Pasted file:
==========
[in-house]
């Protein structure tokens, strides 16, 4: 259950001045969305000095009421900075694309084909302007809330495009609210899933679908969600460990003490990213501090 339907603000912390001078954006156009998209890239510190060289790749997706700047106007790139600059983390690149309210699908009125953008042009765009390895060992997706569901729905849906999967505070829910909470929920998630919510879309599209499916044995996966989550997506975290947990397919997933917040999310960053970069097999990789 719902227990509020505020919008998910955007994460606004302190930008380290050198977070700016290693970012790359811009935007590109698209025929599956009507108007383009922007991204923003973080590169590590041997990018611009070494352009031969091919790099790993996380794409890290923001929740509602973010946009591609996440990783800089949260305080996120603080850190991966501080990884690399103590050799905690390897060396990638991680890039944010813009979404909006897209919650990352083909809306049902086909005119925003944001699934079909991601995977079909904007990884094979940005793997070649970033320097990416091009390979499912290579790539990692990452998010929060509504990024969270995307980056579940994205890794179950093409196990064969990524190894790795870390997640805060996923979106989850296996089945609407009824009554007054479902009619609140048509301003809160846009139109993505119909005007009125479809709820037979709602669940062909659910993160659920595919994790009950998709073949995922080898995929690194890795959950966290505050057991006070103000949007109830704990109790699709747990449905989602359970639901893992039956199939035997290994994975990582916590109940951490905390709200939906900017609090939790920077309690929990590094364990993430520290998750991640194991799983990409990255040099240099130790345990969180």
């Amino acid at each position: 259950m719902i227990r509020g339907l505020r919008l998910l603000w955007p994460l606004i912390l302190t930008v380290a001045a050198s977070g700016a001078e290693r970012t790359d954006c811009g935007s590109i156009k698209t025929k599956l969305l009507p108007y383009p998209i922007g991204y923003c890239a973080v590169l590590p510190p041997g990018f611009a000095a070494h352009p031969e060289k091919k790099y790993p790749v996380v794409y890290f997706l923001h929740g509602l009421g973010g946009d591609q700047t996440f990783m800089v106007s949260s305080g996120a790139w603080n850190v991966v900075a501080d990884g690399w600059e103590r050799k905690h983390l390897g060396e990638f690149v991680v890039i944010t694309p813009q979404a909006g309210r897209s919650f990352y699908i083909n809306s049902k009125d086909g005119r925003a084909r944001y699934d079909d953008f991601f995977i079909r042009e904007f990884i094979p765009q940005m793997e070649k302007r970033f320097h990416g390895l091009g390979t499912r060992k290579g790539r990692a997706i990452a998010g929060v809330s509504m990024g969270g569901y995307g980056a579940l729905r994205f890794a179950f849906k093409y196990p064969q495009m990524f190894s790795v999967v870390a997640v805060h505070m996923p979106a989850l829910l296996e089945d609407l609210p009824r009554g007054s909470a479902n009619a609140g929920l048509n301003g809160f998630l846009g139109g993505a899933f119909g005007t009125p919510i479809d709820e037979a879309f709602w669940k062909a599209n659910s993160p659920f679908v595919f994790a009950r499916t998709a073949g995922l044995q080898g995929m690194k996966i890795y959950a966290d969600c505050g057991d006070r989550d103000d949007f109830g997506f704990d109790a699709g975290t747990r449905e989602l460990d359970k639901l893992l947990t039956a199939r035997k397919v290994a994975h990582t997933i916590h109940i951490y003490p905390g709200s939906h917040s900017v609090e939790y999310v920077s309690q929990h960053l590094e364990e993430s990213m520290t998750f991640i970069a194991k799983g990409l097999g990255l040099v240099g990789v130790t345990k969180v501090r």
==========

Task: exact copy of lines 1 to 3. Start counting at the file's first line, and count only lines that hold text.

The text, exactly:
[in-house]
């Protein structure tokens, strides 16, 4: 259950001045969305000095009421900075694309084909302007809330495009609210899933679908969600460990003490990213501090 339907603000912390001078954006156009998209890239510190060289790749997706700047106007790139600059983390690149309210699908009125953008042009765009390895060992997706569901729905849906999967505070829910909470929920998630919510879309599209499916044995996966989550997506975290947990397919997933917040999310960053970069097999990789 719902227990509020505020919008998910955007994460606004302190930008380290050198977070700016290693970012790359811009935007590109698209025929599956009507108007383009922007991204923003973080590169590590041997990018611009070494352009031969091919790099790993996380794409890290923001929740509602973010946009591609996440990783800089949260305080996120603080850190991966501080990884690399103590050799905690390897060396990638991680890039944010813009979404909006897209919650990352083909809306049902086909005119925003944001699934079909991601995977079909904007990884094979940005793997070649970033320097990416091009390979499912290579790539990692990452998010929060509504990024969270995307980056579940994205890794179950093409196990064969990524190894790795870390997640805060996923979106989850296996089945609407009824009554007054479902009619609140048509301003809160846009139109993505119909005007009125479809709820037979709602669940062909659910993160659920595919994790009950998709073949995922080898995929690194890795959950966290505050057991006070103000949007109830704990109790699709747990449905989602359970639901893992039956199939035997290994994975990582916590109940951490905390709200939906900017609090939790920077309690929990590094364990993430520290998750991640194991799983990409990255040099240099130790345990969180």
């Amino acid at each position: 259950m719902i227990r509020g339907l505020r919008l998910l603000w955007p994460l606004i912390l302190t930008v380290a001045a050198s977070g700016a001078e290693r970012t790359d954006c811009g935007s590109i156009k698209t025929k599956l969305l009507p108007y383009p998209i922007g991204y923003c890239a973080v590169l590590p510190p041997g990018f611009a000095a070494h352009p031969e060289k091919k790099y790993p790749v996380v794409y890290f997706l923001h929740g509602l009421g973010g946009d591609q700047t996440f990783m800089v106007s949260s305080g996120a790139w603080n850190v991966v900075a501080d990884g690399w600059e103590r050799k905690h983390l390897g060396e990638f690149v991680v890039i944010t694309p813009q979404a909006g309210r897209s919650f990352y699908i083909n809306s049902k009125d086909g005119r925003a084909r944001y699934d079909d953008f991601f995977i079909r042009e904007f990884i094979p765009q940005m793997e070649k302007r970033f320097h990416g390895l091009g390979t499912r060992k290579g790539r990692a997706i990452a998010g929060v809330s509504m990024g969270g569901y995307g980056a579940l729905r994205f890794a179950f849906k093409y196990p064969q495009m990524f190894s790795v999967v870390a997640v805060h505070m996923p979106a989850l829910l296996e089945d609407l609210p009824r009554g007054s909470a479902n009619a609140g929920l048509n301003g809160f998630l846009g139109g993505a899933f119909g005007t009125p919510i479809d709820e037979a879309f709602w669940k062909a599209n659910s993160p659920f679908v595919f994790a009950r499916t998709a073949g995922l044995q080898g995929m690194k996966i890795y959950a966290d969600c505050g057991d006070r989550d103000d949007f109830g997506f704990d109790a699709g975290t747990r449905e989602l460990d359970k639901l893992l947990t039956a199939r035997k397919v290994a994975h990582t997933i916590h109940i951490y003490p905390g709200s939906h917040s900017v609090e939790y999310v920077s309690q929990h960053l590094e364990e993430s990213m520290t998750f991640i970069a194991k799983g990409l097999g990255l040099v240099g990789v130790t345990k969180v501090r």